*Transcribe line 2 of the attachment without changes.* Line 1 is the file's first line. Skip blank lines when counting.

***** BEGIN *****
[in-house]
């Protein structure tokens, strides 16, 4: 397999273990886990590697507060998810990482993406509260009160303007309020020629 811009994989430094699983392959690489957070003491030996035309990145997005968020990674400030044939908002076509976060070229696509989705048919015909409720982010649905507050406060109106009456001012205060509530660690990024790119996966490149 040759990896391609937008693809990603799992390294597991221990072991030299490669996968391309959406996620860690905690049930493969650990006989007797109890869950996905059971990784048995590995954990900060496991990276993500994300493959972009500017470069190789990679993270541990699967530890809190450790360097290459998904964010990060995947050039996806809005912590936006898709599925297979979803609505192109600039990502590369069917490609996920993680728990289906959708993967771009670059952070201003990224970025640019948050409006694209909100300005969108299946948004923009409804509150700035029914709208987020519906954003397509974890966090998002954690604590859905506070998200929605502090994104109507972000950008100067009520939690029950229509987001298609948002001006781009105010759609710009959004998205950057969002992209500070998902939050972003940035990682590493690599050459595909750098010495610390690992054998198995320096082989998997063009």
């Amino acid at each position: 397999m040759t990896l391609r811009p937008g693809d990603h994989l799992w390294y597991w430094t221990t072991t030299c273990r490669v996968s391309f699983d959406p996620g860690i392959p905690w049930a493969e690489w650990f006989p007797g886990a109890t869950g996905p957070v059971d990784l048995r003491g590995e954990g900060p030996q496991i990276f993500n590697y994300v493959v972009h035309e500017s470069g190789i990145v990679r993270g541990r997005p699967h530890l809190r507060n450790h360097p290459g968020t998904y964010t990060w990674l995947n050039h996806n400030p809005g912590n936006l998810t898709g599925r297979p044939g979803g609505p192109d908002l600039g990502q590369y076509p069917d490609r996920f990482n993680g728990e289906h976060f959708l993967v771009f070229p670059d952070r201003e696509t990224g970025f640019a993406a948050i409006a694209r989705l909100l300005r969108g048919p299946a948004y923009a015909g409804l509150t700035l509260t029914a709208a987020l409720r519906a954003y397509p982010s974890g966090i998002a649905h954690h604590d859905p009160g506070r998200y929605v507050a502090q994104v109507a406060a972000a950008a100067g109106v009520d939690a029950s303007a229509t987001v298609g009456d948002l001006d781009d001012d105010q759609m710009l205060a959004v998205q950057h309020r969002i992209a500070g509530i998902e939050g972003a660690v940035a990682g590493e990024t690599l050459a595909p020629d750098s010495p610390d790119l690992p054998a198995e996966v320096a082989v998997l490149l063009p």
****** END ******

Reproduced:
């Protein structure tokens, strides 16, 4: 397999273990886990590697507060998810990482993406509260009160303007309020020629 811009994989430094699983392959690489957070003491030996035309990145997005968020990674400030044939908002076509976060070229696509989705048919015909409720982010649905507050406060109106009456001012205060509530660690990024790119996966490149 040759990896391609937008693809990603799992390294597991221990072991030299490669996968391309959406996620860690905690049930493969650990006989007797109890869950996905059971990784048995590995954990900060496991990276993500994300493959972009500017470069190789990679993270541990699967530890809190450790360097290459998904964010990060995947050039996806809005912590936006898709599925297979979803609505192109600039990502590369069917490609996920993680728990289906959708993967771009670059952070201003990224970025640019948050409006694209909100300005969108299946948004923009409804509150700035029914709208987020519906954003397509974890966090998002954690604590859905506070998200929605502090994104109507972000950008100067009520939690029950229509987001298609948002001006781009105010759609710009959004998205950057969002992209500070998902939050972003940035990682590493690599050459595909750098010495610390690992054998198995320096082989998997063009």